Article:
A spatial inventory of N 2 O emissions from agricultural and non-agricultural soils in Great Britain was prepared using a simple regression model within a GIS framework. The regression model was based on published N 2 O data from soils of temperate climates. It describes emissions as a function of N input ( N ), water filled pore space (WFPS), soil temperature ( T s ) and land use ( A ): ln (N 2 O) (kgN ha −1 y −1 )=−2.7+0.60ln N (kgN ha −1 y −1 )+0.61ln WFPS (%)+0.035 T s (°C)−0.99 A . The regression model predicted the highest fluxes of 6–21 kg N ha −1 y −1 from grazed grasslands. On tilled land, predicted N 2 O emissions did not exceed 6 kg N ha −1 y −1 , while fluxes below 0.1 kg N ha −1 y −1 were estimated for semi-natural land. N 2 O emissions from soils in spring and summer were a factor of 2–3 higher than in the remaining part of the year. Total N 2 O emissions for Great Britain were estimated at 127 kt N 2 O-N y −1 . Distribution maps of annual and seasonal N 2 O emissions outlined the areas with the largest fluxes as those of intensive livestock farming in wet western regions of Britain. The annual emissions predicted by this study were much higher for agricultural soils than those suggested by the IPCC emission factor of 1.25% (0.25–2.25%) of N input, which range between 3 and 9 kg N ha −1 y −1 for grasslands and 2 and 3 kg N ha −1 y −1 for tillage crops and predict a total emission from agricultural sources of 56 kt N 2 O-N y −1 . Main uncertainty of the linear regression model is caused by scaling from published short-term N 2 O emission data to annual averages.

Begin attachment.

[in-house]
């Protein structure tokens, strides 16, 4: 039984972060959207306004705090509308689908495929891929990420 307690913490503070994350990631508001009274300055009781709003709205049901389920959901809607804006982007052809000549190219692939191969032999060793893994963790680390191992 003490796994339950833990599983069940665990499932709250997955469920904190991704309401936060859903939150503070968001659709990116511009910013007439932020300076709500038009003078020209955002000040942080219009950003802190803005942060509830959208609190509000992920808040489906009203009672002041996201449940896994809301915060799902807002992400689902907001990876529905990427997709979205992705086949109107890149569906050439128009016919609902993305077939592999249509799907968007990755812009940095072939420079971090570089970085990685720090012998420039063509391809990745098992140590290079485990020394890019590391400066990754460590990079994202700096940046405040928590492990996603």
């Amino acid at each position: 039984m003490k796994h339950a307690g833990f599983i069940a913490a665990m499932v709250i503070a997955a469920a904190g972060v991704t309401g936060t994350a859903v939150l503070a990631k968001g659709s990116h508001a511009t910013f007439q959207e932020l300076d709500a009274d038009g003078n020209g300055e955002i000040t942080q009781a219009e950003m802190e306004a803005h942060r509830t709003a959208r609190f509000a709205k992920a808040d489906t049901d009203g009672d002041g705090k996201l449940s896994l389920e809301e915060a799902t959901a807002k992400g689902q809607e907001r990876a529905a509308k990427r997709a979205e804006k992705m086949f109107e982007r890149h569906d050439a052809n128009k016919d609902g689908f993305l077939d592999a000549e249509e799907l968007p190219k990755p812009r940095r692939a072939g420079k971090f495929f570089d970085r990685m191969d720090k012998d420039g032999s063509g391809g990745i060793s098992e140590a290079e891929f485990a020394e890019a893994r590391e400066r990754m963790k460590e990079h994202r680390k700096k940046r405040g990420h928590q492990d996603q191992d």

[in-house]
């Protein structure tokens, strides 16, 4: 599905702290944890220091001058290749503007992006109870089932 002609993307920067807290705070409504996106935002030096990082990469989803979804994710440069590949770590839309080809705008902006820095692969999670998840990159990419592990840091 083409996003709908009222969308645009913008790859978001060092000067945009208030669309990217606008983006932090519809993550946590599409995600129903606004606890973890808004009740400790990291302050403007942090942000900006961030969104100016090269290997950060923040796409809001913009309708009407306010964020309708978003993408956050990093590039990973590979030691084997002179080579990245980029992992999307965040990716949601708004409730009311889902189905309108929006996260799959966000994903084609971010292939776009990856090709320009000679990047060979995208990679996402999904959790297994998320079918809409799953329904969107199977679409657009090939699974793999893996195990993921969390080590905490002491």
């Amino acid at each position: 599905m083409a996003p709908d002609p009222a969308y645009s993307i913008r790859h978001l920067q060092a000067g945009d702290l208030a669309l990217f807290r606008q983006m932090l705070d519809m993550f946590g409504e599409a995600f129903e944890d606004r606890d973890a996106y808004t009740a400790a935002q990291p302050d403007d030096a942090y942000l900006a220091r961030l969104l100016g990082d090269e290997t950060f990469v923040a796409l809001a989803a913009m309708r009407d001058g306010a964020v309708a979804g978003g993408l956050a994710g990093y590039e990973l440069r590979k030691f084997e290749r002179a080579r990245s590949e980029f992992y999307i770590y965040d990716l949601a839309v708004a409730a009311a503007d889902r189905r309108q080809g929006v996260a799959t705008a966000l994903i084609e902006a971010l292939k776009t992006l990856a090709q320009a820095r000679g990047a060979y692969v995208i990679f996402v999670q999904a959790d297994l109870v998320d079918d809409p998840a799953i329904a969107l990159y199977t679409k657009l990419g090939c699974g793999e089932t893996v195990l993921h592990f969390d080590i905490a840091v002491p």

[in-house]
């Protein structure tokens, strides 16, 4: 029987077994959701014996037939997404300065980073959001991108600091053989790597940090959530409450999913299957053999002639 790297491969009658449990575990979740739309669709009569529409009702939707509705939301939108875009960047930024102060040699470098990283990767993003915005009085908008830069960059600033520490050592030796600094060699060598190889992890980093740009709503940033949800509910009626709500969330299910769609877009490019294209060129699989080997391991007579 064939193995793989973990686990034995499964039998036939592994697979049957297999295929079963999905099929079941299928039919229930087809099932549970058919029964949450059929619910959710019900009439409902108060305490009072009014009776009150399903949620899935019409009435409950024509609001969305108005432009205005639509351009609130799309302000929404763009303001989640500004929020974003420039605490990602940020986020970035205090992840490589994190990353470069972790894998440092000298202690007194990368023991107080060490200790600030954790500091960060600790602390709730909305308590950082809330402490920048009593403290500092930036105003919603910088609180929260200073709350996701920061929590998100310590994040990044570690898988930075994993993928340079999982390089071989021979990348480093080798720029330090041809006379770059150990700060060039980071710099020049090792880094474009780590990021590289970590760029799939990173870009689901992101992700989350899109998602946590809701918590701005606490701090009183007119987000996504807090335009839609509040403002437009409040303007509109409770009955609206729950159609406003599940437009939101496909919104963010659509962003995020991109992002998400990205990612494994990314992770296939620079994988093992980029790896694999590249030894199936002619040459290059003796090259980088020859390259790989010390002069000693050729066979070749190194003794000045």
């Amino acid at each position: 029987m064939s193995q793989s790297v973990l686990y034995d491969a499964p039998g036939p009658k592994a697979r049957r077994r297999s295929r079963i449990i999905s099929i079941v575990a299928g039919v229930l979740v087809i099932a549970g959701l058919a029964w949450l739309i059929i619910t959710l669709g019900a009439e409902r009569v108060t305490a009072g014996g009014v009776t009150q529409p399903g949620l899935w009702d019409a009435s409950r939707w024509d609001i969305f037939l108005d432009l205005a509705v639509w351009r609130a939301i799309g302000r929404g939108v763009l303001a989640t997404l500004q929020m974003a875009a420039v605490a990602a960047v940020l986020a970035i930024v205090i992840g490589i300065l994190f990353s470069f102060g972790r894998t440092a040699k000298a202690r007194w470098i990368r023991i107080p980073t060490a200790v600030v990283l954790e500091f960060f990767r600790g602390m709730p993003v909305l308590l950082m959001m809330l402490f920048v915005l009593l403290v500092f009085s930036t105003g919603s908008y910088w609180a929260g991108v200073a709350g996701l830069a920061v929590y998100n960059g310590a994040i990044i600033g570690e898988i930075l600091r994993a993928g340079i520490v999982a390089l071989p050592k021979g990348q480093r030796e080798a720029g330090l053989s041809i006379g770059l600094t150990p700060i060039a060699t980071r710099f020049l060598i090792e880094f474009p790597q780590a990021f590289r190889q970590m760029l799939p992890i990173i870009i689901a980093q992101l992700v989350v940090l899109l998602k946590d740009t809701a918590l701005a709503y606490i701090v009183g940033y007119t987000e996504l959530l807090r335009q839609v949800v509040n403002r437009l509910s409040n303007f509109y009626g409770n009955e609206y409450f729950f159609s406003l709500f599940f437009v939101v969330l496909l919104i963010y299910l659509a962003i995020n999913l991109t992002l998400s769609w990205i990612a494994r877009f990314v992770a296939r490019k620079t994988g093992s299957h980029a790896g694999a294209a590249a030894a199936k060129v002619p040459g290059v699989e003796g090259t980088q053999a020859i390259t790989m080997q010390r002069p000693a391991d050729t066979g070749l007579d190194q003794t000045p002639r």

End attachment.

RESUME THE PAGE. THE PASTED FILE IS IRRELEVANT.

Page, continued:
Atmospheric Environment – Elsevier
Published: Feb 1, 2002
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